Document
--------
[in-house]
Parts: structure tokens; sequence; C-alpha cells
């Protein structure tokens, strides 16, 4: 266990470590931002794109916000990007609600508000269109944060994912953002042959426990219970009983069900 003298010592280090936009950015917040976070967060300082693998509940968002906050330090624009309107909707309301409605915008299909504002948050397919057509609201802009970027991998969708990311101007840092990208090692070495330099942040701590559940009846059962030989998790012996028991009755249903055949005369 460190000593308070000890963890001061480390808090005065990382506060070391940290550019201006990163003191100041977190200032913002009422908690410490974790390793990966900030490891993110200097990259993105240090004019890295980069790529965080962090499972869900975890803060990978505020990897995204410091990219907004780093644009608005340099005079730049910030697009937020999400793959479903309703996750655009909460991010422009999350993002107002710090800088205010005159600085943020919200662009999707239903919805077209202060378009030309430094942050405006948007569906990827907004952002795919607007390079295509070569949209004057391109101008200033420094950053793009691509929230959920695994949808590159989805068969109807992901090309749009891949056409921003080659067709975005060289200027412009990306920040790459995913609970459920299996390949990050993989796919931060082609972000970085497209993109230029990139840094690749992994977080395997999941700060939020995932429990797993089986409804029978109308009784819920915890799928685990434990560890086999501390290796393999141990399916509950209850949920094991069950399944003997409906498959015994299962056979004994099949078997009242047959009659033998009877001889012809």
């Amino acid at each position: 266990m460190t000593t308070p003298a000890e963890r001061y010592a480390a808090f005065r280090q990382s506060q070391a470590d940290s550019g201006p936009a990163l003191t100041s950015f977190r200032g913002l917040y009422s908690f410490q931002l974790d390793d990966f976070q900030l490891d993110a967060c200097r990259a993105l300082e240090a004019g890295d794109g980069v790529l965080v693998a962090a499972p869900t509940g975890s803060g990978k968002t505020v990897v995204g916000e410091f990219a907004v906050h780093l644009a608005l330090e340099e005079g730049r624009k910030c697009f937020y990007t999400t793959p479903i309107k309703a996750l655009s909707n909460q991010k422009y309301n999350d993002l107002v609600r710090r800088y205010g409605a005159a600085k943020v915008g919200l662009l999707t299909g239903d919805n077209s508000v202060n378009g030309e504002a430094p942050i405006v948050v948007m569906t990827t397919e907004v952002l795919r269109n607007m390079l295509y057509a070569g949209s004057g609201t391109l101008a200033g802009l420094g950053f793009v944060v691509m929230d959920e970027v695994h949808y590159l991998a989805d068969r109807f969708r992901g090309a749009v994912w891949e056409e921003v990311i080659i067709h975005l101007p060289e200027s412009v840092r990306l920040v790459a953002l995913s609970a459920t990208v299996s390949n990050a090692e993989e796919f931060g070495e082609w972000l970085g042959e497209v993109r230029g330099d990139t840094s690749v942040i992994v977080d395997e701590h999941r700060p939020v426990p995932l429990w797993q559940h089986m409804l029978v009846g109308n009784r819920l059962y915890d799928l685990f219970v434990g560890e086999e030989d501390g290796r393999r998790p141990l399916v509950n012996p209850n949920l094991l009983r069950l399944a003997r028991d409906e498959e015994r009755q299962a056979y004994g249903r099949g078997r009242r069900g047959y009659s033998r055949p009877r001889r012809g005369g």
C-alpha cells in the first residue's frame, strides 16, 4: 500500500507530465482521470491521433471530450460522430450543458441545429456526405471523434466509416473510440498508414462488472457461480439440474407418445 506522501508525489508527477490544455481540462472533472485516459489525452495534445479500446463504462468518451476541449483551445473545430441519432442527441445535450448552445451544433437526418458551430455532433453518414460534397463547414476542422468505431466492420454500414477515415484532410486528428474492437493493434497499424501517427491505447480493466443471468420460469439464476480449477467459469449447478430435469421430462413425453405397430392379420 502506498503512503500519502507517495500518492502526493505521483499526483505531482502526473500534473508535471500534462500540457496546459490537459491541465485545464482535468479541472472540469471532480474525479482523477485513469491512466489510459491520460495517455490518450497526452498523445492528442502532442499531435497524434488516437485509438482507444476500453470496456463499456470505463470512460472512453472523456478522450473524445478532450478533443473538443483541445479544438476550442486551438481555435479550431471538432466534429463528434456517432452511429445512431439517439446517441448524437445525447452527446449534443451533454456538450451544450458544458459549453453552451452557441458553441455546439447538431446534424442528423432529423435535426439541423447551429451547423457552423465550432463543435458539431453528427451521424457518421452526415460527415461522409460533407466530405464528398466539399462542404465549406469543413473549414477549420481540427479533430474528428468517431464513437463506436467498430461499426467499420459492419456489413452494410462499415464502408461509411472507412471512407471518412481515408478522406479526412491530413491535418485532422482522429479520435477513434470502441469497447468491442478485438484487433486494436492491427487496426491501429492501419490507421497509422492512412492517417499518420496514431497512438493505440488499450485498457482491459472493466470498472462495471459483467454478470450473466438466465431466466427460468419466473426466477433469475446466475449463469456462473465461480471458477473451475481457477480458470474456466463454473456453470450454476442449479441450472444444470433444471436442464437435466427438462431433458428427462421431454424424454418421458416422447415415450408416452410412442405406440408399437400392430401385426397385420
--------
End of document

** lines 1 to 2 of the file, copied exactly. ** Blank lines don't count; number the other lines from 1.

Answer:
[in-house]
Parts: structure tokens; sequence; C-alpha cells